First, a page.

Clark County women develop breast cancer at a higher rate than most other Ohioans, a factor that’s driving awareness and prevention efforts in the Springfield area.
At a rate of 135 breast cancer cases per 100,000 women, Clark County had the sixth highest incidence from 2010 to 2014, according to a new report from the Ohio Department of Health with info on each of the state’s 88 counties. That’s higher than Ohio’s rate of 123.8 cases per 100,000 and 124.9 per 100,000 for the entire United States.
October is National Breast Cancer Awareness month, a cause supported annually by several organizations and businesses around the country.
“We do have a problem with this in Clark County,” said Charles Patterson, commissioner of Clark County’s Combined Health District. “That’s why the health district is particularly pinpointing this at a policy level.”
The general health of Clark County residents is directly tied to an increased risk for cancers, Patterson said. The rate of obesity and tobacco use, Patterson said, are both higher in Clark County than it is in the rest of Ohio.
Access to health care is another issue that has caused Clark County’s breast cancer incidence to remain high, said Dawn Naill, marketing specialist and Komen project director with Mercy Health.
Naill was at the Rocking Horse Center on Monday with the mobile mammogram unit, a truck that contains a waiting room, two changing areas and an examination room where women can get screened for breast cancer. The truck, which offers both 2D and 3D imaging, accepts walk-ins.
“Breast cancer in our area is very prevalent,” Naill said. “Nationwide, one in eight women will develop breast cancer. Our local stats here in Clark County are higher than that so early detection is the best protection.”
The unit was stationed Monday at the Rocking Horse Center on South Limestone Street in Springfield.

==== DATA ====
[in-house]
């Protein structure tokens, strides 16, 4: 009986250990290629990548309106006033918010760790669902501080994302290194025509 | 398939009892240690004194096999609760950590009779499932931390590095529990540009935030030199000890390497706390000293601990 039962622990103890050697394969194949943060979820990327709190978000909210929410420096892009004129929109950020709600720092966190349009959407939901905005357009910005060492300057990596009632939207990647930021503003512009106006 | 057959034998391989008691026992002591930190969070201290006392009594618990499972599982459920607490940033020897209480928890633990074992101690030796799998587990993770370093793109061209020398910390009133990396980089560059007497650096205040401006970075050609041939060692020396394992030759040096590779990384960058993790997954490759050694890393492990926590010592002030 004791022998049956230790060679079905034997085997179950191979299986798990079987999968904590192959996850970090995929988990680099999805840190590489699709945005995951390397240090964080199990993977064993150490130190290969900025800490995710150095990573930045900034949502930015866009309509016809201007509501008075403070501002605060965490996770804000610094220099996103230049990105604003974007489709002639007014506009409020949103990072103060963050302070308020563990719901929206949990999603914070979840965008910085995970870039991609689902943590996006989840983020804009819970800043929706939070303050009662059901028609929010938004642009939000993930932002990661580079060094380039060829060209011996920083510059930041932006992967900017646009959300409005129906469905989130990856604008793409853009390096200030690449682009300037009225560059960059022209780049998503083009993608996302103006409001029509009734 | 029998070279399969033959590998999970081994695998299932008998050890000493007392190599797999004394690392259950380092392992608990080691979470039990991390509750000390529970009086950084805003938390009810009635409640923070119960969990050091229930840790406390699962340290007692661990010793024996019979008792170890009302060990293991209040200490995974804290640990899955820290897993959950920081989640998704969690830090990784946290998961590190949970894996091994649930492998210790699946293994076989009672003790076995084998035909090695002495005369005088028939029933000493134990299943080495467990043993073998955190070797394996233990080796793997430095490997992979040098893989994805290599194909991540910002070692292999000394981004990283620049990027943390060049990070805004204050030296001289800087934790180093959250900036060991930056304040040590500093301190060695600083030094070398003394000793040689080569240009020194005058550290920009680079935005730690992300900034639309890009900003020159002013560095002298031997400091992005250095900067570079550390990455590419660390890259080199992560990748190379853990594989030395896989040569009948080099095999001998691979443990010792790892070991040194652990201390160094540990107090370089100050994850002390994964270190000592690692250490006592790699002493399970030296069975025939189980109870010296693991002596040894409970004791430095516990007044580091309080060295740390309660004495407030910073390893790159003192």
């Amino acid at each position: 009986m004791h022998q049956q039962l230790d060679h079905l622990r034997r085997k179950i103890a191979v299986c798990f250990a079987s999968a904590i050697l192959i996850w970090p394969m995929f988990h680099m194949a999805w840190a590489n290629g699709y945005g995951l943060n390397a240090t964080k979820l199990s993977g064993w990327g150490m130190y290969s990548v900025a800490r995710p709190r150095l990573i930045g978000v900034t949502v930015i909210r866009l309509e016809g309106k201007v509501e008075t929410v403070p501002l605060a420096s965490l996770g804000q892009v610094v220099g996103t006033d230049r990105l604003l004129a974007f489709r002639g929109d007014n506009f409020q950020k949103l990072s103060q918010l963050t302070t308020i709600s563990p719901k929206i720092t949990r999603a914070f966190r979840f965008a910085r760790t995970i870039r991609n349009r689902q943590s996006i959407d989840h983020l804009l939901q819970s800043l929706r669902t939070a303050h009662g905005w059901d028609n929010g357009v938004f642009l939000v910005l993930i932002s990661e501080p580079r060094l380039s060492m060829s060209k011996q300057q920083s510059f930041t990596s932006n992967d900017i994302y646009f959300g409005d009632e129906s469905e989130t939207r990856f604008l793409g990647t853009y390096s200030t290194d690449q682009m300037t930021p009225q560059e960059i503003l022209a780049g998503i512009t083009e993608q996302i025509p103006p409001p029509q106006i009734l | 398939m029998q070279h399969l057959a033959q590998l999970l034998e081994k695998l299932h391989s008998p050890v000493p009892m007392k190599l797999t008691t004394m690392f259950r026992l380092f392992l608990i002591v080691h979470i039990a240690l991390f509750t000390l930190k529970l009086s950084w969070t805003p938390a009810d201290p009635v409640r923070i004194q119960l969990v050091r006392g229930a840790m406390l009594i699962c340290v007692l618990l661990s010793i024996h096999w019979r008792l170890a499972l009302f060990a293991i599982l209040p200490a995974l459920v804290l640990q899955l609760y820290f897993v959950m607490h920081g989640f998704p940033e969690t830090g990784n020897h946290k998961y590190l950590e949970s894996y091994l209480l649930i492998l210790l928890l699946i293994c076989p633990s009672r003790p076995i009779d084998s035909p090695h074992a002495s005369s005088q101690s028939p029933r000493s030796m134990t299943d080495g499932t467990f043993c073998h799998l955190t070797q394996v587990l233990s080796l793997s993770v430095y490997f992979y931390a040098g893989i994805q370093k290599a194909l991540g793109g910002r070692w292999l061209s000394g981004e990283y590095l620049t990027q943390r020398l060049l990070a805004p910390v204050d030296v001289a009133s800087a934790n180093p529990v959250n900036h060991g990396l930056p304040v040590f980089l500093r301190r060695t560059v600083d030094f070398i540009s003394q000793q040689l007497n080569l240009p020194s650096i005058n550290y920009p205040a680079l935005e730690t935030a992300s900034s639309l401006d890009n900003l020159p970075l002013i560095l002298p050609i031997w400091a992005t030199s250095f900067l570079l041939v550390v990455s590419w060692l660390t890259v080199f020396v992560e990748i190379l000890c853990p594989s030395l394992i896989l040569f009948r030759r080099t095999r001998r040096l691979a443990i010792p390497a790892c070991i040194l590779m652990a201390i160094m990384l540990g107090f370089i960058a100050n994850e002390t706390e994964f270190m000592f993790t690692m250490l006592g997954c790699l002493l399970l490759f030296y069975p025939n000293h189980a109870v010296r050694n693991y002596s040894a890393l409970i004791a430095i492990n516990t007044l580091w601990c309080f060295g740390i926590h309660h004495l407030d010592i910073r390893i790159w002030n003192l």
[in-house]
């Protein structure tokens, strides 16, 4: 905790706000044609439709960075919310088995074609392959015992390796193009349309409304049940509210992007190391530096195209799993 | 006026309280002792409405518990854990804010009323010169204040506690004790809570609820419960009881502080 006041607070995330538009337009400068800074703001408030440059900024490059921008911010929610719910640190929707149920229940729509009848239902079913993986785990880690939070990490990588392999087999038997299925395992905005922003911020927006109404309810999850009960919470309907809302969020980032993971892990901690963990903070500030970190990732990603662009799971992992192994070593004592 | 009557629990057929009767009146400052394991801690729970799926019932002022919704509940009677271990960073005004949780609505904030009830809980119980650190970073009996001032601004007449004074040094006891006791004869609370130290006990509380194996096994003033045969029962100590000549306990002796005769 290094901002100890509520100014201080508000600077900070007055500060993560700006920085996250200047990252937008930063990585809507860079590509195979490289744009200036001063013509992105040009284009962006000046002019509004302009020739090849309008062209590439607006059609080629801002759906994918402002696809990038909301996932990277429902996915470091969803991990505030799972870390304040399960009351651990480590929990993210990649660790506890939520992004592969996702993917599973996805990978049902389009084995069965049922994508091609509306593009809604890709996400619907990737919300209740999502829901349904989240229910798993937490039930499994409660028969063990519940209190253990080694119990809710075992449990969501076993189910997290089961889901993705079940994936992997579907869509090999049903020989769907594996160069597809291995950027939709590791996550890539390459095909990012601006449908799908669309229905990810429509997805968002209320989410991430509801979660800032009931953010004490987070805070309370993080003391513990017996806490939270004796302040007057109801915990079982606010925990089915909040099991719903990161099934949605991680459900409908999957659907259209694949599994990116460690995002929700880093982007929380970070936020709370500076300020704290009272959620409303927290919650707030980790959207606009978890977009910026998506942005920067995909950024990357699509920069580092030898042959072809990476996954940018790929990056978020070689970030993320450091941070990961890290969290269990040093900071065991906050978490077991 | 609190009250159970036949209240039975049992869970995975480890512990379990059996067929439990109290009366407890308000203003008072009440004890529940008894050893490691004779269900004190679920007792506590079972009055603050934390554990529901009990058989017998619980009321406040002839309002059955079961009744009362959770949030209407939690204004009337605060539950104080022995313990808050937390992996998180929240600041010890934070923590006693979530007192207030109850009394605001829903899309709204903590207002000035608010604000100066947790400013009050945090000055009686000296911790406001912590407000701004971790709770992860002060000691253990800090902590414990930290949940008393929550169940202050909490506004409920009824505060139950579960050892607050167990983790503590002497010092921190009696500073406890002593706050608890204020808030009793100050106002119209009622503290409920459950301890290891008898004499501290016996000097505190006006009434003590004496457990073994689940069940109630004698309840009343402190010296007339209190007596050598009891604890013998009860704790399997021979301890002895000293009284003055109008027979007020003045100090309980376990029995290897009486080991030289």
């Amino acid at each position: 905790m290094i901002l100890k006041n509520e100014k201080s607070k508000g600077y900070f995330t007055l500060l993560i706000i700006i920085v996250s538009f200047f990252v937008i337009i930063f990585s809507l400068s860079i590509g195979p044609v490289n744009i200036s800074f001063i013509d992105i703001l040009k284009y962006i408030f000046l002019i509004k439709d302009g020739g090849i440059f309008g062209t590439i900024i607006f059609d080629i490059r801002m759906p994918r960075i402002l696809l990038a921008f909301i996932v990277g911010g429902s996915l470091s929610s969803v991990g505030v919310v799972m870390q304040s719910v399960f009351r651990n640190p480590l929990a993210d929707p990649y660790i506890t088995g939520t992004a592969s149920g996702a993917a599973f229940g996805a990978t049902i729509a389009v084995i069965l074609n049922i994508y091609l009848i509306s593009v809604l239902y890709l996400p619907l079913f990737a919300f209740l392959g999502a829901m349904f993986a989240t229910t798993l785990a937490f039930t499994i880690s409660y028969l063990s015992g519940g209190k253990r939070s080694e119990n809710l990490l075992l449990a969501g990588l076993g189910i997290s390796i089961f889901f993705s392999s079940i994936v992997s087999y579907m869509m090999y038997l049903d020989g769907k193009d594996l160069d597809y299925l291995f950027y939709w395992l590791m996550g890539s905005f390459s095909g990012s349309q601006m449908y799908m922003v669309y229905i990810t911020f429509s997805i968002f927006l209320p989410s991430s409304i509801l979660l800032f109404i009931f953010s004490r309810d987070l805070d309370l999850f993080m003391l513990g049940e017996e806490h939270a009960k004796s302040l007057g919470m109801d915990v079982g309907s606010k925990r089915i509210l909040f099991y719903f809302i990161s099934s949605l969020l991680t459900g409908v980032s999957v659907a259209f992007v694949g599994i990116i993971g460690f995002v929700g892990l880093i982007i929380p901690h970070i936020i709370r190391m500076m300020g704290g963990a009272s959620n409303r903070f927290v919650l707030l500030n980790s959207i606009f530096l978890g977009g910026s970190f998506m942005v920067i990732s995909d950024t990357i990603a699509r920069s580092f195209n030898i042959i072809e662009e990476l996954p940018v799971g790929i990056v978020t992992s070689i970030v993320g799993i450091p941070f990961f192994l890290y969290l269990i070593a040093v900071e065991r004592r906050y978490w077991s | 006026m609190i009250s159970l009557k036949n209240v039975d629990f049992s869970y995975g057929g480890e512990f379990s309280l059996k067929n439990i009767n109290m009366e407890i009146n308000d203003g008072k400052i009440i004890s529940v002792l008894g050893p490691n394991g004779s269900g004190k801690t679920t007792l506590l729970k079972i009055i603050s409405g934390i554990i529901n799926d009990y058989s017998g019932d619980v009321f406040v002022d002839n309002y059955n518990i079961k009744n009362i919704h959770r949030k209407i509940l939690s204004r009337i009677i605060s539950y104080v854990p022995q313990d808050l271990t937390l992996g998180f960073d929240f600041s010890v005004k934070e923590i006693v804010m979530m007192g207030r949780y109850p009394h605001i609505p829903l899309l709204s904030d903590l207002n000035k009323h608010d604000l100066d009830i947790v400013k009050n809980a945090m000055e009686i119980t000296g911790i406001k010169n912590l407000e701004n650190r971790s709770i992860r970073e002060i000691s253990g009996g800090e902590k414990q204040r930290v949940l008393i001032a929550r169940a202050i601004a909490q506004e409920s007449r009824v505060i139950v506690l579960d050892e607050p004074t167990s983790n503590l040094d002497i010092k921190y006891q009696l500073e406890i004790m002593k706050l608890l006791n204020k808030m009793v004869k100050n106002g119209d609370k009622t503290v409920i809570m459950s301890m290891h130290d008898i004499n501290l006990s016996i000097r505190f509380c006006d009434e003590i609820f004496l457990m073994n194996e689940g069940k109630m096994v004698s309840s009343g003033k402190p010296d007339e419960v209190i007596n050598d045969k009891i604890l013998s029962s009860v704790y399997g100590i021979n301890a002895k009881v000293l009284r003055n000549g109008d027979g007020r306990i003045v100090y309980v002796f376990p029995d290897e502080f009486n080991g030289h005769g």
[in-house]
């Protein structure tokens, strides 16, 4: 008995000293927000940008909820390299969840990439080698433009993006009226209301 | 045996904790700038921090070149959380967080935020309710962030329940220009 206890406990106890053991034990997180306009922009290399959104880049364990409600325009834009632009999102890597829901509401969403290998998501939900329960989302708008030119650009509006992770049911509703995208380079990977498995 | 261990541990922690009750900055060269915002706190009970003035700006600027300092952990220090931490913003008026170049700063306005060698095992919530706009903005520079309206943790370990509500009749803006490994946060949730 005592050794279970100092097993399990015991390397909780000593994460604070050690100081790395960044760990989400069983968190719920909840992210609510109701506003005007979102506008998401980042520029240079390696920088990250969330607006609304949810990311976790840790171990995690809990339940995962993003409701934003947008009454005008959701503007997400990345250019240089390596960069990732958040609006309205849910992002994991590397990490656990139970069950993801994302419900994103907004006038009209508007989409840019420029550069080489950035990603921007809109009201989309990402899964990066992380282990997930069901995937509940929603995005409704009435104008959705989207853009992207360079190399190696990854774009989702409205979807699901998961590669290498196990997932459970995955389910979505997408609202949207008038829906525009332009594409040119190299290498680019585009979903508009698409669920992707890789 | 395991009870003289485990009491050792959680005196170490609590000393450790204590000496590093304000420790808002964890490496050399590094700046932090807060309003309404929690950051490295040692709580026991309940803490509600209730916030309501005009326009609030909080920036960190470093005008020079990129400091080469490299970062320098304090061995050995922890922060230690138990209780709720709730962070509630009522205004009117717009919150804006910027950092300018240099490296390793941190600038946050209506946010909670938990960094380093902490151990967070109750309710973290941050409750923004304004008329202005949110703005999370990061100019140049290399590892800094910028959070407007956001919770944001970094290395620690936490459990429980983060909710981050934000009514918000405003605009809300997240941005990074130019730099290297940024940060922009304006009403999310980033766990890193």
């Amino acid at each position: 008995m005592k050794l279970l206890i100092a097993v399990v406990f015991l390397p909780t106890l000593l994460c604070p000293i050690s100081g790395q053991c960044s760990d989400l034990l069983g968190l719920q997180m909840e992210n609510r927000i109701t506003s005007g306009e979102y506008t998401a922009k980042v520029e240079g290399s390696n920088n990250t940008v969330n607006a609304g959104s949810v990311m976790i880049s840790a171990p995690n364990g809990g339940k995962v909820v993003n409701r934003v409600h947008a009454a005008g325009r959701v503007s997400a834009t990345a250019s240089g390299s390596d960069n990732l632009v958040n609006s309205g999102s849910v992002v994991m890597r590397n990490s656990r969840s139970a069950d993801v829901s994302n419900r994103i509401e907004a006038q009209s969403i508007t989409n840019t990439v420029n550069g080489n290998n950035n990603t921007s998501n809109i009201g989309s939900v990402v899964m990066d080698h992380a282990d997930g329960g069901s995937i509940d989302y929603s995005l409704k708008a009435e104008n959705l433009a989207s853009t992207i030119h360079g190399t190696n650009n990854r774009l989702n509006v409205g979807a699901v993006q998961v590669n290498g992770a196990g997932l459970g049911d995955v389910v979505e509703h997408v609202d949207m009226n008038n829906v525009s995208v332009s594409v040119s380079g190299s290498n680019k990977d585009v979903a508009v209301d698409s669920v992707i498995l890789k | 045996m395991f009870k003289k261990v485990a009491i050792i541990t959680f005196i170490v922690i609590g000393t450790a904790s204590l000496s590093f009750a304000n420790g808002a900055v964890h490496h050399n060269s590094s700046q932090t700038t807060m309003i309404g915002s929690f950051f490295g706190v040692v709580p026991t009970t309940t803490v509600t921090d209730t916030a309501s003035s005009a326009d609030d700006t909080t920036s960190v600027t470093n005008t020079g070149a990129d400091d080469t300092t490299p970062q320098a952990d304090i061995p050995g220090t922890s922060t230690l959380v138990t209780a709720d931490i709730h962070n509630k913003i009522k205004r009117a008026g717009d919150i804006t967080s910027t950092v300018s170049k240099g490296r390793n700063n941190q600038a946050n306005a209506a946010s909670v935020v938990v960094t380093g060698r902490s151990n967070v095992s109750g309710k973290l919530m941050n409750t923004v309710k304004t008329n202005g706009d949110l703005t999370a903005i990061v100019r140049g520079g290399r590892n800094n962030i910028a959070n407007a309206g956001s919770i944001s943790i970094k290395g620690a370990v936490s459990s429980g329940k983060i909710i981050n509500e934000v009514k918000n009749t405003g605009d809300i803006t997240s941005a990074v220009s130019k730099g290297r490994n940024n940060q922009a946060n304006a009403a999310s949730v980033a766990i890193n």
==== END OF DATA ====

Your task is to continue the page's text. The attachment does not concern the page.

Since launching in January 2017, close to 1,700 women have been screened in the truck. Fifteen women screened were diagnosed with early-stage cancer, Naill said.
If breast cancer is caught early, women who are diagnosed with it have a 99 percent chance of survival, according to Mercy. That high chance of survival, Patterson said, is a testament to the importance of screening and why health care access initiatives, such as the mobile mammogram service, are so crucial.
“Access to health care is always an issue…We should eventually see these numbers start to go down because of them being out there on the road,” Patterson said.
Mercy’s mobile mammography truck will be heading to Graham Elementary in St. Paris on Friday where services will be available from 9 a.m. to 4 p.m. The truck has eight more stops planned through Nov. 12, according to Mercy Heatlh.
Around 10 percent of women who have taken advantage of the mobile unit didn’t have insurance and 40 percent were walk-ins, according to Mercy. Of the 15 women screened in the truck who were discovered to have early stage breast cancer, seven were walk-ins.
“So that would be a lady who maybe didn’t plan ahead for that appointment, it was perhaps impromptu and it saved their life,” Naill said. “It made a difference.”
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